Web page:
After 15 years of supporting local nonprofits and businesses, the Hyde/Jackson Square Community Benefits Trust Fund recently gave away the last of its $500,000 and shut down.
“We’ve enjoyed a good run,” said trust fund board member David Worrell. “We’ve reached the end of the road. We knew it wouldn’t last forever.”
The Trust Fund was established in 1997 as part of a community benefits package from the Jackson Square Stop & Shop supermarket development. Its three remaining board members said they hope Stop & Shop or another donor will come forward to create a new community trust fund—and they would be willing to help run it.
Those board members—Dave Kenyon, Jorge Martinez and Worrell—recently met at the Gazette office to recount the trust fund’s history and impact.
They also spoke of the funding gap it leaves in Hyde/Jackson, where there are few funding sources for the likes of college scholarships, youth dance troupes and small-business security upgrades.
“Some of those [groups]…are probably going to go out of business, and that’s a shame,” Martinez said.
The Trust Fund started giving grants in 1998 and recently gave its last $35 as a largely symbolic donation to a group it has long supported, the Jamaica Plain Regan Youth League sports program.
“It has a huge impact. It’s definitely a loss,” said Regan League President Harry Smith. “We’re proud to get literally the last dollars from the Trust Fund. And we’re scrambling now to replace [those funds].”
The Trust Fund was an unusual creation established as an independent community organization. Developer Mordechai Levin donated the $500,000 with no strings attached and no input into how it would be spent.
“I’m delighted that it lasted as long as it did to do as much good as it did in the community,” Levin told the Gazette.
The fund came out of community controversy over the early 1990s creation of the Stop & Shop, a debate similar to the recent one about Whole Foods Market coming to Hyde Square. A major motivation for the fund was to subsidize local Latino markets that supposedly were threatened by the giant supermarket. But none ever applied for assistance and most of them are still in business today.
The three core board members all had prominent local roles at the time. Worrell was a top official at the Bromley-Heath housing development’s Tenant Management Corporation (TMC), a partner in the Stop & Shop project. Martinez, who now runs Grove Hall’s Project RIGHT, was a Jamaica Plain Neighborhood Council member with family ties to local businesses. Kenyon was a community investment official with the former BayBank.
The Trust Fund was intended to run forever. But it was unable to build self-sustaining interest income because the donations came in installments and it committed to giving out large amounts of grants each year. Economic downturns also impacted the fund’s value. It still earned enough interest to give away about $540,000 over the years.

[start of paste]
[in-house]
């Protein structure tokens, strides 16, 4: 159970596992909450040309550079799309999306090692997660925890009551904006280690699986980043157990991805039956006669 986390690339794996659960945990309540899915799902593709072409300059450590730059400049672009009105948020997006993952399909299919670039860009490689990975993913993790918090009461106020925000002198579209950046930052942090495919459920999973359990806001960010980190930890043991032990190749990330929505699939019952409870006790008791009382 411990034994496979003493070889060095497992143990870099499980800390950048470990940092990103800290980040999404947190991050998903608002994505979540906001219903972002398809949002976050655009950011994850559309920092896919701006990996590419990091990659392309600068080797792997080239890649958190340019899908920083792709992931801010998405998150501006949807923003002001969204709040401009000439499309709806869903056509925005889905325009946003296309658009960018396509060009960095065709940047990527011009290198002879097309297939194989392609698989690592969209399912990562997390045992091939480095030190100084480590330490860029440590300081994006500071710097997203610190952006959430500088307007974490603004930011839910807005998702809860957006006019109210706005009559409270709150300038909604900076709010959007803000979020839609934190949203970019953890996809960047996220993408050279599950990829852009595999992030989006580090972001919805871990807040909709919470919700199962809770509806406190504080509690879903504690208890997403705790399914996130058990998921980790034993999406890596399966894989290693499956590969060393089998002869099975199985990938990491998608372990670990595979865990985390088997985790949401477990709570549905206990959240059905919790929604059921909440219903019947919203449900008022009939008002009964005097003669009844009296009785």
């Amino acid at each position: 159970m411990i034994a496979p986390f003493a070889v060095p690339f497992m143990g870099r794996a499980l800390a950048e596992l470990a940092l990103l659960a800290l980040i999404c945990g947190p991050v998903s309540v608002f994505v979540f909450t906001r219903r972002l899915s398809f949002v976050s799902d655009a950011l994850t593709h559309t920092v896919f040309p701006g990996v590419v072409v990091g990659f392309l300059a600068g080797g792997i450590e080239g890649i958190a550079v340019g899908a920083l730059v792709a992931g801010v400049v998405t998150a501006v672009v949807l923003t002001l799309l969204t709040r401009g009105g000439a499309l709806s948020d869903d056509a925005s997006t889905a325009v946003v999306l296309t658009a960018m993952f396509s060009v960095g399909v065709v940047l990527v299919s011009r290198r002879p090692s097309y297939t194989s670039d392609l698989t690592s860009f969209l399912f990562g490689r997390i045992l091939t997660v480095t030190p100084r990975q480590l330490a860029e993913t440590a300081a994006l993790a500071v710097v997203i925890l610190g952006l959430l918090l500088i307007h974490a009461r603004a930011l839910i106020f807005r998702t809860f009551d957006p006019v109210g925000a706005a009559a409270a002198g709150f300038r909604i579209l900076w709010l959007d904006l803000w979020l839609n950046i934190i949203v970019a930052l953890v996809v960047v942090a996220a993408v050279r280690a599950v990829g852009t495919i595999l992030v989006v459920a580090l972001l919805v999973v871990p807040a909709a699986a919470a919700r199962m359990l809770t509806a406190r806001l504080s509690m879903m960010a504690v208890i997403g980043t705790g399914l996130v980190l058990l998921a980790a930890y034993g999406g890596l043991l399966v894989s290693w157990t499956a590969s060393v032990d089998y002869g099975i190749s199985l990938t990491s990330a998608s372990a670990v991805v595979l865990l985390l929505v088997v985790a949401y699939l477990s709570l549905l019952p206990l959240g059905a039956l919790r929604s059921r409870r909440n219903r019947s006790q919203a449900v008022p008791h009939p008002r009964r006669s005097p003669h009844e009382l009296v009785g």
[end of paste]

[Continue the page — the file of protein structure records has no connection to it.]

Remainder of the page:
The Trust Fund had no administrative overhead, and board members paid most expenses out of their own pockets.
“So literally every single penny went to the community,” Martinez said.
Some of the grants went to such well-known local nonprofits as the Hyde Square Task Force and Bikes Not Bombs. Others went to smaller efforts, such as a “Grandparents Raising Grandchildren” program, that used larger nonprofits as fiscal agents, leading to new collaborations.
The board members had many debates over which of the many worthy local efforts to fund.
“We’ve had a lot of fights,” Worrell said.
“We’re here all these years later because we’re very passionate people,” Martinez said.
“By passionate, he means stubborn,” Kenyon joked.
There were some outside controversies as well. Some activists wanted the Trust Fund to widen its scope to subsidize affordable housing. Others wanted large lump-sum grants to big efforts, but the board remained committed to spreading the wealth with smaller grants. There were also questions about Worrell’s TMC role, which led the Trust Fund to make that organization ineligible for grants, though it could act as a fiscal agent for others.
The board members said they would like to see a new fund established on the same model of local control by people with detailed knowledge about easily overlooked community needs and efforts. They indicated they would be happy to run it, or to see someone else do it. Worrell said a relatively small-scale contribution of $50,000 a year could make a huge impact in the Hyde/Jackson area.
“An opportunity was lost, maybe, with Whole Foods,” said Kenyon.
The JP Neighborhood Council last year attempted to negotiate some type of community fund with Whole Foods, but the effort failed, apparently in part because the council also opposed the grocer’s entry into JP. Whole Foods makes its own donations to well-known nonprofits.
“The success of the Community Benefits Trust Fund should continue. I would hope somebody somewhere would step up,” said Worrell. “There needs to be something in [the area] to help the little guy.”